1. Wow! You learn something new every day! I had never heard of this before Tracy! Thank you so much for introducing us to it! Love the tip on joining yarns without cutting as well/felting it. You are such a great teacher! Love your little cord holder. What a great idea! Thank you so much for all that you share dear friend. Love you so much! Love and hugs to you, TJ and Luna! Hope you have a sweet weekend! xoxo

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    1. Thanks so much, Marie... glad you enjoyed this! It was fun to share. I was vaguely are of this technique, but really wanted to look into it more after seeing all the Viking handicrafts and artefacts at the Viking Ship Museum in Oslo back in January, so have been playing off & on with this since then. It's just so time consuming and everything... I feel like I get more bang for my buck and time with crochet or knitting.

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  2. This looks interesting and I admire you are doing this very old craft but boy -- I don't think this one would be for me. Your photos are excellent though and I love the idea of a cord holder. Much easier than a winding mess of knots! I'm not familiar with this technique so I've leaned something today! Can't wait to see what else you do!

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    1. I'm not sure this craft is for me either, Jeanie... and you know how much I love me some yarn! LOL... It's not the easiest craft to pick up and run with. I'm not even sure how much I like the result... I think I just prefer crochet and knitting, and the more smoother look they produce. Oh, well.. it's fun to try!

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  3. That is a lovely stitch it makes. I might sometime look into this and see if I can do it. Don't think I would ever give up knitting or crocheting for it, but I like to try new techniques. I just hope it doesn't turn out like my attempt at tatting. LOL One of Dale's great aunts tried to teach me and finally she took the shuttle away and told me that it just was not for me.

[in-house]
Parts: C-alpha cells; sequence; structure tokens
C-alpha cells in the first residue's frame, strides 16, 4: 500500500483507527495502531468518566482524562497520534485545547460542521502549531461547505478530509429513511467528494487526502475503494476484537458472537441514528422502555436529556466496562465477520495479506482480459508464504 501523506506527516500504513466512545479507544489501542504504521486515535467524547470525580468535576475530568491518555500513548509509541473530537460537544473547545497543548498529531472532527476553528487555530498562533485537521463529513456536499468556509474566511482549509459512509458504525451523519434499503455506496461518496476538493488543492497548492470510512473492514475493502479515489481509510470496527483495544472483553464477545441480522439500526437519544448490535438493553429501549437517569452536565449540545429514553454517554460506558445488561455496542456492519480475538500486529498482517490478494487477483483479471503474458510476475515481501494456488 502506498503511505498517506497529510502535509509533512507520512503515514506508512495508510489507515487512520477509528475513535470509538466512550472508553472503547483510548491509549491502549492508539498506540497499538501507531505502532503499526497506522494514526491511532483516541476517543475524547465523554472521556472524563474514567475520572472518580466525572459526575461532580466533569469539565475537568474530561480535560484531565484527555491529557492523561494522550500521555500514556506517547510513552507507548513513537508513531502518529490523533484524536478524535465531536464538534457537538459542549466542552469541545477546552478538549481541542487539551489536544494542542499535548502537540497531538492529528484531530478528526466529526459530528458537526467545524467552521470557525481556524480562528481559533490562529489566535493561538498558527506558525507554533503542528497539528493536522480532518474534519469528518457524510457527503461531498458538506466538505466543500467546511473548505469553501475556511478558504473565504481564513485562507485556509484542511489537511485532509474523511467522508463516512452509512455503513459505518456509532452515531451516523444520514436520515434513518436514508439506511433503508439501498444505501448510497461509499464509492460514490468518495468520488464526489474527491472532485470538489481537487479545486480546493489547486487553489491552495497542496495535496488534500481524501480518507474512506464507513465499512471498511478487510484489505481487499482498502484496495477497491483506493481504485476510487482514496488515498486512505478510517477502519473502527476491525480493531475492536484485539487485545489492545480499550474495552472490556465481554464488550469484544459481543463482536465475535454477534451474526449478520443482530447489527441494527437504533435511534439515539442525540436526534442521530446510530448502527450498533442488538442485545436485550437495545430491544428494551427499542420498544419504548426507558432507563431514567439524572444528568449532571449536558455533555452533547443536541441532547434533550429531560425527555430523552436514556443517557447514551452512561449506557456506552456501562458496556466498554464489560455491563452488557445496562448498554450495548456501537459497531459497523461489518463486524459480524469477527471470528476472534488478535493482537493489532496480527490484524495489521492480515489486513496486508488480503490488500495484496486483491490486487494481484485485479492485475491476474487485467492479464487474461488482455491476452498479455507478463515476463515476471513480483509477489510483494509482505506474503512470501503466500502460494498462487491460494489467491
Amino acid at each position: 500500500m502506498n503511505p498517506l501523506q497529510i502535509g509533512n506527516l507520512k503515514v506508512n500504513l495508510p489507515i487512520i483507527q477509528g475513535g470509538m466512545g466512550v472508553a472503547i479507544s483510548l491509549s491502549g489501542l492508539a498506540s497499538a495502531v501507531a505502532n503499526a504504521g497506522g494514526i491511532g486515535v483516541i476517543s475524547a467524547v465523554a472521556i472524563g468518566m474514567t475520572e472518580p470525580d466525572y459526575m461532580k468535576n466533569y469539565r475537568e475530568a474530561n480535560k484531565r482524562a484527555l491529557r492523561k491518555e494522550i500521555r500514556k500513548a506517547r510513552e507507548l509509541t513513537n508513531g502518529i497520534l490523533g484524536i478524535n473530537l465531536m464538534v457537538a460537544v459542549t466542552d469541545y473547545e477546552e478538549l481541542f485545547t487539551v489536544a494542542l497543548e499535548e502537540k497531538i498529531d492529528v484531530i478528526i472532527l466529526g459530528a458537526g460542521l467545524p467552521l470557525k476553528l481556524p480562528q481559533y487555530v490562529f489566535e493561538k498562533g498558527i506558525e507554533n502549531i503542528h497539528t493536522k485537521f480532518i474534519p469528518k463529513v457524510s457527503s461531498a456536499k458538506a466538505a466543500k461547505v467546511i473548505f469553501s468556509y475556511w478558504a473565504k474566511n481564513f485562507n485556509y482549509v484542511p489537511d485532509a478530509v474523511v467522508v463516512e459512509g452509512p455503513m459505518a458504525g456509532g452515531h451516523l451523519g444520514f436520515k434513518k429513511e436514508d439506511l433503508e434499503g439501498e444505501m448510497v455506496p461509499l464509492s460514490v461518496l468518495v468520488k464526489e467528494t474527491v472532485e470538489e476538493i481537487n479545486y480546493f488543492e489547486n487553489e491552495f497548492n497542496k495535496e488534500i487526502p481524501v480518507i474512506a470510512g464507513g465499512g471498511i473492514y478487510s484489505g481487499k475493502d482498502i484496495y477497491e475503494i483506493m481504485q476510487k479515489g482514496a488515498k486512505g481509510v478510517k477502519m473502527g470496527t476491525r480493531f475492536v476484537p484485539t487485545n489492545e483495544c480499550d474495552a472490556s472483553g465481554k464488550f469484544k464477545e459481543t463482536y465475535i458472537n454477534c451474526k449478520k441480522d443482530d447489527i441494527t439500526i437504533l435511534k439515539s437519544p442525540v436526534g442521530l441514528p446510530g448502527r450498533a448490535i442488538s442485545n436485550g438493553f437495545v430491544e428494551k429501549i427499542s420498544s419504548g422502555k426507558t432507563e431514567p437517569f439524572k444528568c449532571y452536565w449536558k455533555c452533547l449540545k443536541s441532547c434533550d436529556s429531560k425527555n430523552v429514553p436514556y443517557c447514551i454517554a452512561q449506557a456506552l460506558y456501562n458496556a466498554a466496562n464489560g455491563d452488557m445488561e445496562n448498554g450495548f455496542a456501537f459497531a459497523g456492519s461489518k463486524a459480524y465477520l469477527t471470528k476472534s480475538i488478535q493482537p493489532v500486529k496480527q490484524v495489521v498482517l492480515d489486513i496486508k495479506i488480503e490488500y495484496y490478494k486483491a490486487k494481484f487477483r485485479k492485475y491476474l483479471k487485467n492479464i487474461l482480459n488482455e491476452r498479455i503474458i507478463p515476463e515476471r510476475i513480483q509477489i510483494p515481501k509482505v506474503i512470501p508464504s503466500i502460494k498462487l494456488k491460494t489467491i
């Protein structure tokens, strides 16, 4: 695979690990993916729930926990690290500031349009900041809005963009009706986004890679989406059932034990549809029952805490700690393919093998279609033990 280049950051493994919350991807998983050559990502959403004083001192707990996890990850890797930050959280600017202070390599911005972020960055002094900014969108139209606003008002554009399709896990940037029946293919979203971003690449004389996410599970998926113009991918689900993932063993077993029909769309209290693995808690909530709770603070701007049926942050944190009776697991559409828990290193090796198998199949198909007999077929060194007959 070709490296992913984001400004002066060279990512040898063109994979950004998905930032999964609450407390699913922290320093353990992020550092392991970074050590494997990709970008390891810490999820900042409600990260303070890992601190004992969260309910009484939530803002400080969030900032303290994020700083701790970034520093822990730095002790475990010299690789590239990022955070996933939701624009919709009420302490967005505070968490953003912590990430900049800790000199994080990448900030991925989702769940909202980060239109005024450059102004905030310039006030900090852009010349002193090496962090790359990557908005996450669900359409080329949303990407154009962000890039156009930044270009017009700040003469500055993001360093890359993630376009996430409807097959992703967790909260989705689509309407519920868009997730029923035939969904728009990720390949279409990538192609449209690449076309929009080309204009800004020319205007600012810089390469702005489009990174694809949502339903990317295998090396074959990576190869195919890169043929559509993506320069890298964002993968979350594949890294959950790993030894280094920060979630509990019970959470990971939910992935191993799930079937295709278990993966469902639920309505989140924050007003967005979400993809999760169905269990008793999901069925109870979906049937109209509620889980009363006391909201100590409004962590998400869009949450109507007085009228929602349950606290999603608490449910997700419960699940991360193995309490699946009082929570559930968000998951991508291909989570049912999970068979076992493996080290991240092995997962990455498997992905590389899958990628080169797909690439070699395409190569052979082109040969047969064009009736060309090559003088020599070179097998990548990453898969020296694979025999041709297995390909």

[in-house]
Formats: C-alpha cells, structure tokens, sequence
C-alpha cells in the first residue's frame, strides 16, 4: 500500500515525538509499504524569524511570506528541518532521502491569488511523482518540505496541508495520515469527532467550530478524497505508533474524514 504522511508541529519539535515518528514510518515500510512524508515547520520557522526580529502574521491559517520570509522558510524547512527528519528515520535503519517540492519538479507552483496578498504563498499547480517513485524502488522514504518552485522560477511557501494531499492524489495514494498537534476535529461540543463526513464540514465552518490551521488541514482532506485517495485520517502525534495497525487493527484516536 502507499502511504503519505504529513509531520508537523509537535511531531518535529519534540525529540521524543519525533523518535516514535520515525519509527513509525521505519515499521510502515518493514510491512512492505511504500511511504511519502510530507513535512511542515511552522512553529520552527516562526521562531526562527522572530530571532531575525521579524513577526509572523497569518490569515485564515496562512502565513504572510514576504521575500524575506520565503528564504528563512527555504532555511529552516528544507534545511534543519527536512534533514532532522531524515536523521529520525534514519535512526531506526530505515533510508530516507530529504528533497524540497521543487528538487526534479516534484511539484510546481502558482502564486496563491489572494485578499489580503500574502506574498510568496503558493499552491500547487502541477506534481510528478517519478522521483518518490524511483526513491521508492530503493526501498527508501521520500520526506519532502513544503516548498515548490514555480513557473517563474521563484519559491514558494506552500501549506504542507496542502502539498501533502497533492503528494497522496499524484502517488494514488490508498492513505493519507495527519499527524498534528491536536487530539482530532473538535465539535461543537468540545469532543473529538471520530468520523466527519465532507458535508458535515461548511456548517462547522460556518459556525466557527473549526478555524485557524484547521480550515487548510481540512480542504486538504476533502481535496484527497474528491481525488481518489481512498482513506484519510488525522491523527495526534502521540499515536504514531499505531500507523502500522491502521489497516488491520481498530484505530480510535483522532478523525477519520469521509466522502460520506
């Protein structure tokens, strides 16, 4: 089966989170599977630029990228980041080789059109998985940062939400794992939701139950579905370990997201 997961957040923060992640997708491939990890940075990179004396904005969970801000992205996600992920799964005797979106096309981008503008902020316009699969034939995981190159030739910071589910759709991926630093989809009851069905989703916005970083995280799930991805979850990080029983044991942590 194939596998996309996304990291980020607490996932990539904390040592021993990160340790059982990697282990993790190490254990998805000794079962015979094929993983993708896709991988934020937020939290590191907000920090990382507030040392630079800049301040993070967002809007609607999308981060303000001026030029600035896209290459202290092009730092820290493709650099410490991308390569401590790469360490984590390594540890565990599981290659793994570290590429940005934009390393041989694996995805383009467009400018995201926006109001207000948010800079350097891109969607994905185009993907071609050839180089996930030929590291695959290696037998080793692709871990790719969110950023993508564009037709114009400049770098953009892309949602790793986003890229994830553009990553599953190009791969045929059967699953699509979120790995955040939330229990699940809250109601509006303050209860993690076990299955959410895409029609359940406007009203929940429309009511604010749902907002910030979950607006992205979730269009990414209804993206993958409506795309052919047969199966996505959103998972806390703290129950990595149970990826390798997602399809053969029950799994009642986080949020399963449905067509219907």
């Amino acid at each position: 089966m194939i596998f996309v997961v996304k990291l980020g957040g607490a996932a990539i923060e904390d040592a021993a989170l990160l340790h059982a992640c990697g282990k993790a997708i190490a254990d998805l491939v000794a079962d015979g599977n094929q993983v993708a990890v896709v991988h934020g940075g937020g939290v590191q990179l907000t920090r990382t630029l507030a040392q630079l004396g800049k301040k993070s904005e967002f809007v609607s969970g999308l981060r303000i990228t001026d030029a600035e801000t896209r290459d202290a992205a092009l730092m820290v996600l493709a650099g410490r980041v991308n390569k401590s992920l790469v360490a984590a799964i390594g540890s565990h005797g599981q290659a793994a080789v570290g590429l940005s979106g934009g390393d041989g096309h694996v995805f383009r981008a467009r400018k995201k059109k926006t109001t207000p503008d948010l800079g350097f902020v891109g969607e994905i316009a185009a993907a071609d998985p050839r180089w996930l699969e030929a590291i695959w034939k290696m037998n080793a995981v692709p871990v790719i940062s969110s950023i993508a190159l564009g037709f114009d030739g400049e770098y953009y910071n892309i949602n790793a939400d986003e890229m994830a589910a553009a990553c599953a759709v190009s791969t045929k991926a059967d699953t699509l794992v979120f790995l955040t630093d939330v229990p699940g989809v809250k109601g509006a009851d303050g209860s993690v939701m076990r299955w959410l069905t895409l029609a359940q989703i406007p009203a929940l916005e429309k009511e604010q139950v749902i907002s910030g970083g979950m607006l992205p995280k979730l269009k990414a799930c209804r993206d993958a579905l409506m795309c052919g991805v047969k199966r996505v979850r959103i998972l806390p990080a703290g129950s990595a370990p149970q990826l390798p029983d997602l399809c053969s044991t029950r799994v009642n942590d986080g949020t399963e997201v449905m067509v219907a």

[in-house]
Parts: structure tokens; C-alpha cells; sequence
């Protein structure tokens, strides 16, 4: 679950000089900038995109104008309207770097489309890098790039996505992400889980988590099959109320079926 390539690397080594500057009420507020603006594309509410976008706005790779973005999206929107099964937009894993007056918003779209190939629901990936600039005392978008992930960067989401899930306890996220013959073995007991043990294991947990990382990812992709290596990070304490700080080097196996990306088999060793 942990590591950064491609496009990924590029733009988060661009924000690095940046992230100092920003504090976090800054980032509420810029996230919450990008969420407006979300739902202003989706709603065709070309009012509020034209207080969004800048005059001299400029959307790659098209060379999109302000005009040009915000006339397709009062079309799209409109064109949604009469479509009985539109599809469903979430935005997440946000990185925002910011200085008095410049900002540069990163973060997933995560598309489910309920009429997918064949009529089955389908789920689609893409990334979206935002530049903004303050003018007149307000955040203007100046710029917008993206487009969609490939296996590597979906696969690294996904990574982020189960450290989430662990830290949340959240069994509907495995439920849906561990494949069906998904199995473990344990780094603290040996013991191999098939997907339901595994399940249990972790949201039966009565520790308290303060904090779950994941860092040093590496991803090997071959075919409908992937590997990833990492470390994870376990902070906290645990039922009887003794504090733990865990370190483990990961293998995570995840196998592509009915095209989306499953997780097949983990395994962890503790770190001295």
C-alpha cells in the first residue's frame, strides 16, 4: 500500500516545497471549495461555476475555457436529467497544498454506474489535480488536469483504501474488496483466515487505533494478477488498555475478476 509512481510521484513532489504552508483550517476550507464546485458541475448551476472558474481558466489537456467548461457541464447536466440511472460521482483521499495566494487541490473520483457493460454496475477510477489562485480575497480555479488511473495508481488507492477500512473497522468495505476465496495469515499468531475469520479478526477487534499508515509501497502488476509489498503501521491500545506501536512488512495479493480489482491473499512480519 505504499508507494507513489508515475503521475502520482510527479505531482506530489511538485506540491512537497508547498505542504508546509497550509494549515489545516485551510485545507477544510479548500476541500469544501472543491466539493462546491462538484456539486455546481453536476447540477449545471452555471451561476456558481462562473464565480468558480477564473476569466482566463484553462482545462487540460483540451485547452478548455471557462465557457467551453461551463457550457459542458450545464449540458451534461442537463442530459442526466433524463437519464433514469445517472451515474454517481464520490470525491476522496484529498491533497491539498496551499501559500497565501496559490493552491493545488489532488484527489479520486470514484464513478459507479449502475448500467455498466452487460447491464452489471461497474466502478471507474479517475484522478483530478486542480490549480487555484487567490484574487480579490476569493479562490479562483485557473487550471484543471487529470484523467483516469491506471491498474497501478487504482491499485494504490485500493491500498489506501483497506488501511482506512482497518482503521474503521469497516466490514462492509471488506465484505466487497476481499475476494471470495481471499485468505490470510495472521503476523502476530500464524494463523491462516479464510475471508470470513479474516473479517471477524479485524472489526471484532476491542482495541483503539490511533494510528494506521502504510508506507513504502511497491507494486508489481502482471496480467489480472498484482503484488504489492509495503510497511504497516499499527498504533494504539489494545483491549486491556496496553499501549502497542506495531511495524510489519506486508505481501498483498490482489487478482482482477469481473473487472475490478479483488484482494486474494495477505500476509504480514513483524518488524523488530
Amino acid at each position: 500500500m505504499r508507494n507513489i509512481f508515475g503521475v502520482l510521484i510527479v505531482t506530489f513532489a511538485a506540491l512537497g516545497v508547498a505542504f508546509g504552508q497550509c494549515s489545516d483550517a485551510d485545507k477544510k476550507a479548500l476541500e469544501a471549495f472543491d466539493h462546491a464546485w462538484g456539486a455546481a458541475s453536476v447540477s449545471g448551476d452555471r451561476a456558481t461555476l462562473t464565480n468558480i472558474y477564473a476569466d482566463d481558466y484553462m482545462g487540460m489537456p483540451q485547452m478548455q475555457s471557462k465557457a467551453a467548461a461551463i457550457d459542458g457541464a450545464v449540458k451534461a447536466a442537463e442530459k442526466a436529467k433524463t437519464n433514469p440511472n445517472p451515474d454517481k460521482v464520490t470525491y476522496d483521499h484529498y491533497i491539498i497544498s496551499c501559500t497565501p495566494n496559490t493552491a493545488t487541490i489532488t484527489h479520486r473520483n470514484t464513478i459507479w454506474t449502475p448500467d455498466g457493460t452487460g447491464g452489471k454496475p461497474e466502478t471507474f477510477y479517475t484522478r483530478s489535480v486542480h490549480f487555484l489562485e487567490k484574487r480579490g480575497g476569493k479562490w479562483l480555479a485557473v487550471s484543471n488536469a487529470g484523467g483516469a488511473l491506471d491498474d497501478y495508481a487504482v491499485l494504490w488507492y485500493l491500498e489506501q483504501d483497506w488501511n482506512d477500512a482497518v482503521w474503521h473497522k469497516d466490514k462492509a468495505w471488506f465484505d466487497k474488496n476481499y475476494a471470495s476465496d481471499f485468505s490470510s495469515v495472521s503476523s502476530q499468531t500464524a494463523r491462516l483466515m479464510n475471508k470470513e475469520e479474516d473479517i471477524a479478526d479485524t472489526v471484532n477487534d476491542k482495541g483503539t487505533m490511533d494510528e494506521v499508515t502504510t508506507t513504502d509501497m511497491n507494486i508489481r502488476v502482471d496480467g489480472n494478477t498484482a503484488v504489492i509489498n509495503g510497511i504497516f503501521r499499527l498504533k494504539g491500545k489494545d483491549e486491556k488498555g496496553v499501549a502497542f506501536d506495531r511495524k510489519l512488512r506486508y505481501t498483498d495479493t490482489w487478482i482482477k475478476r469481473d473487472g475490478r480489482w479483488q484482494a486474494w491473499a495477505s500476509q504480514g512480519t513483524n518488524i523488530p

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    1. Each of the different nålebinding stitches offers a slightly different look, but similar to a herringbone texture. The overall look is kind of rustic. Sometimes items made in nålebinding were/are felted, which makes the fabric created even more solid and even more insulating. I can see how this technique is very ideal for things like mittens and hats, especially went felted after the stitching. Since you're a yarn person too, you might enjoy giving this a try! I had tried tatting many, many years ago. I bought a kind of kit with the shuttled and thread. This was in days before the internet, and then I ran out of thread and couldn't get more as the shop stopped selling the tatting supplies. That it also a bit of a time consuming craft, but very interesting! :)

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  4. I admire your perseverance, as it looks very time-consuming. Well done! Marie x

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  5. Wow, that was an awesome post. Who knew there was a technique like this out there at all. I often feel like some of the older methods of doing things are slowing going away. I especially feel sad about tatting because it is so beautiful but not many people do it in today's world. It is becoming a lost art.
    I love the color of your project; it's really my favorite. All though it took a lot of time; I loved your tutorial on it. I doubt I would ever do this one. My dream is just to get back to crocheting and learn how to do more complicated patterns.
    Thanks for sharing this one dear friend; I enjoyed reading about it.
    Sending loving thoughts and hugs for you sweet sister in Christ!